Symphony Finds Comfort and Triumph in Requiem Print
Music - Feature Stories
Tuesday, 11 April 2006 18:00
Death. Everyone will face it. The Quad City Symphony Orchestra and the Handel Oratorio Society jointly presented a concert April 2 that addressed the power of death, the frailty of life, and the comfort we seek in the face of both. Johannes Brahms’ Ein Deutsches Requiem, combined with an orchestration of Johann Sebastian Bach’s Toccata & Fugue, invoked a sea of unbridled, powerful passion through thundering and soothing unification of voice and instrument.

Leopold Stokowski’s orchestration of Bach’s Toccata & Fugue opened the concert. The piece was originally written for organ, and Stokowski coupled winds and strings to create an airy, organ-like sound. With a tumultuous beginning, soothing interlude, and triumphant end, it foreshadowed the changes of emotion in the Brahms piece and provided a fitting introduction.

The Handel Oratorio Society and two extremely talented soloists – soprano Mary Wilson and baritone Paul Grizzell – joined the orchestra for the Brahms Requiem. Brahms’ choice of libretto offers consolation to the living on many levels, which is strengthened by the soothing, triumphant quality of the music.

First, a tender, gentle first movement comforts the grieving (“Blest are they who are grief-stricken, for they shall find great comfort”). The second and third movements speak of the tenuousness and pointlessness of life (“Every mortal, however righteous, lives a vain life of frailty”).

The second movement, led by a chorus of low voices, was filled with heavy, repeated, regular notes, at times sounding like the beating of an army of hearts or a group of mourners marching to a funeral.

The third movement featured Grizzell. His tragic, woeful voice portrayed grief and helpless frustration, and the choir echoed his lament. At the end of both movements, the libretto offers hope for the removal of grief and pain after death, even reminding the righteous of the joy everlasting awaiting them when they pass on.

After the fervent second and third movements, Brahms offers a melodic, spring-like movement of yearning to be with the Lord. It sweetly introduces the most beautiful movement in the piece, which offers further comfort and hope.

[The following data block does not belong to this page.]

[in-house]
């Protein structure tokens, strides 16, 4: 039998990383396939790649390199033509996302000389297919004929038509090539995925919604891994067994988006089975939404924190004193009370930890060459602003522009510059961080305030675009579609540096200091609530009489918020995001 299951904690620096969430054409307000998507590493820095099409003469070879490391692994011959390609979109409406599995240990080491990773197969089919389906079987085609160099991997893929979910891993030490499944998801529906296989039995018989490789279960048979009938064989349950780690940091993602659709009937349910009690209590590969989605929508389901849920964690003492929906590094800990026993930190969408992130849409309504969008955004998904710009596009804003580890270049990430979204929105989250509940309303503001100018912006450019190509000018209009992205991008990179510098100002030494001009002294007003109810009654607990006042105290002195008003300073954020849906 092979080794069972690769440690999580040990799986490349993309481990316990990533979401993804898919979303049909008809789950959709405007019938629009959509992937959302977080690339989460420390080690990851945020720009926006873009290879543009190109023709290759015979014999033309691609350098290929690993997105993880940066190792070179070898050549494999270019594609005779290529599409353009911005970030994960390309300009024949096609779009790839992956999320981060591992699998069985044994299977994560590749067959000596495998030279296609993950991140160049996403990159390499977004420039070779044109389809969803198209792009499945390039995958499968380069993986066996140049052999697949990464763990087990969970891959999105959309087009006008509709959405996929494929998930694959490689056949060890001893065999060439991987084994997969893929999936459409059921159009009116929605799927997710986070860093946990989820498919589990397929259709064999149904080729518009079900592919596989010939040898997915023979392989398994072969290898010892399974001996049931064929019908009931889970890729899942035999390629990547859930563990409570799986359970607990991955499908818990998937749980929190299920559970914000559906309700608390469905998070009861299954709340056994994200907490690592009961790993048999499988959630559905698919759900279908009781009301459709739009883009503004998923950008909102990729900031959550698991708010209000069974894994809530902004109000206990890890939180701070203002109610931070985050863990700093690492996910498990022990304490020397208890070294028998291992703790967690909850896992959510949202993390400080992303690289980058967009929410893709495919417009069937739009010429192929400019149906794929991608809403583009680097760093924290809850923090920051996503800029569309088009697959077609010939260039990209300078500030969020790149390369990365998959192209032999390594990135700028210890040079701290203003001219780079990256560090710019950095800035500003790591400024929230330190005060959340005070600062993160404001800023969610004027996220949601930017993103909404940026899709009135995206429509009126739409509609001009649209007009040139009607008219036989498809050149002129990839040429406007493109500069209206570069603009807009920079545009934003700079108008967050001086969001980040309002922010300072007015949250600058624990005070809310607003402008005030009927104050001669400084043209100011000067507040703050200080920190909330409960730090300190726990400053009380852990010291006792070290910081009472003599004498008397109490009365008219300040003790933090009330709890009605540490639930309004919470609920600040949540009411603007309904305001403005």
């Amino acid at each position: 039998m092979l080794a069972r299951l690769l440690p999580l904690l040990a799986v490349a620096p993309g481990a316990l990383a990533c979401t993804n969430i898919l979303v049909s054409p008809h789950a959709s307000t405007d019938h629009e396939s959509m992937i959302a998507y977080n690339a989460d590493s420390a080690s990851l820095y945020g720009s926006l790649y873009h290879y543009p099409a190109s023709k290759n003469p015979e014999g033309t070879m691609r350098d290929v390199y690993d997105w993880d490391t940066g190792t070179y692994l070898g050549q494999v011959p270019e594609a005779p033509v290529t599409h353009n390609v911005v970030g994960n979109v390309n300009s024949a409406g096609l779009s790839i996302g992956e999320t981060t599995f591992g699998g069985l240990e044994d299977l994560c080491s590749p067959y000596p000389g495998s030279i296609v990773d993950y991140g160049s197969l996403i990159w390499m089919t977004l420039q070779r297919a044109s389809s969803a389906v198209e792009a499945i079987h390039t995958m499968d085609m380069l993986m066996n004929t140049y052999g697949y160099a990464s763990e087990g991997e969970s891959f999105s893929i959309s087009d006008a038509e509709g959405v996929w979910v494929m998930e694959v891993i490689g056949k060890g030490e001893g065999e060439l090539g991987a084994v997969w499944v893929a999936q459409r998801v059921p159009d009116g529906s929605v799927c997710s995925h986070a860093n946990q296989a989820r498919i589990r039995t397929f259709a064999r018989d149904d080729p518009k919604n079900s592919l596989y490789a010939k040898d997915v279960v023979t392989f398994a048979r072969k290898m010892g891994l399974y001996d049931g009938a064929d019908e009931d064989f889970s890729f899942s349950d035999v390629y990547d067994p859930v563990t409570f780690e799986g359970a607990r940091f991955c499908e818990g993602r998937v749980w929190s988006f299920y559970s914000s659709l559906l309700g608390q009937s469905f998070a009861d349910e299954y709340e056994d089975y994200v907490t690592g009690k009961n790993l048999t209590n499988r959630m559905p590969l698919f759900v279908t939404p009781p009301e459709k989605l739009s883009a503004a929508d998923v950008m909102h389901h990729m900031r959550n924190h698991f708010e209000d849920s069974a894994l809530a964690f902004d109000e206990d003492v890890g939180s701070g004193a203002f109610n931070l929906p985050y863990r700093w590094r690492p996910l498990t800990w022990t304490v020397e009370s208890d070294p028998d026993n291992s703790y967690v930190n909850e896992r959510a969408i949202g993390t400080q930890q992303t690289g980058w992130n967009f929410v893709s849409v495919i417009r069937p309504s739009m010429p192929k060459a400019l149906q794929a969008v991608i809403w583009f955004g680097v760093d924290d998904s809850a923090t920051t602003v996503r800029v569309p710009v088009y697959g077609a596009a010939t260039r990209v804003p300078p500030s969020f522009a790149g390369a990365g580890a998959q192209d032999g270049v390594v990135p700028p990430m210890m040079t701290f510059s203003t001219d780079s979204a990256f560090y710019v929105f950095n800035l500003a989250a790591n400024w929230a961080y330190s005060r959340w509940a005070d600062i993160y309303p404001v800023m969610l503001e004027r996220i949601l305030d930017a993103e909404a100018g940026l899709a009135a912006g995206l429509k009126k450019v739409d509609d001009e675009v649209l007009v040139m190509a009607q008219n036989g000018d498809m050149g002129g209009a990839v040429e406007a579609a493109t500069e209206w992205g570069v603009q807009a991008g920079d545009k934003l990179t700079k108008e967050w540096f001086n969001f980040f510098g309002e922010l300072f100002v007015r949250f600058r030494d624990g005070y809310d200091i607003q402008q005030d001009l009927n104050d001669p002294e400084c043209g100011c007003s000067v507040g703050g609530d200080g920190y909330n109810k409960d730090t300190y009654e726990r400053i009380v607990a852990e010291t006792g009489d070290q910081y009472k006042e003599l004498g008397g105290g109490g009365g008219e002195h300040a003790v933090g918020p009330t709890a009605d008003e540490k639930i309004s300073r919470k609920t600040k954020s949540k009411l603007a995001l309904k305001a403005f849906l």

Brahms was influenced by the death of his mother when he wrote this movement, and his tenderness is apparent in the words he chose (“Though only for a little while were toil and labor my lot; I found the greatest of comforts”) and the beauty of the accompaniment. Wilson communicated the message with the clear tone of her voice and her sweet, comforting smile.

The sixth movement invokes hope for the rapture, during which “the dead shall be raised … death has been swallowed, vic’try won.” During this movement, conductor Donald Schleicher used the power of the orchestra and chorus to summon feelings of victory and hope. The final movement returned to the soothing and comforting theme of the first movement and the message of a better existence after death (“Blest are those who perish”).

I appreciated Brahms’ requiem for its tenderness and strength and for the text he chose to use. A requiem is a mass for a deceased person, which in my mind usually means slow, slightly boring, and macabre music.

Brahms approaches the requiem somewhat differently. He addresses those living rather than the dead. Brahms’ inseparable music and words powerfully project a message of hope, comfort, and joy, which is exactly what is needed when grieving for a loved one.

The Quad City Symphony’s interpretation of the requiem provided a pleasing afternoon. At times, the chorus or orchestra were a bit out of balance, and it seemed Schleicher had to work to keep them playing cohesively, but on the whole, the performance was adeptly executed.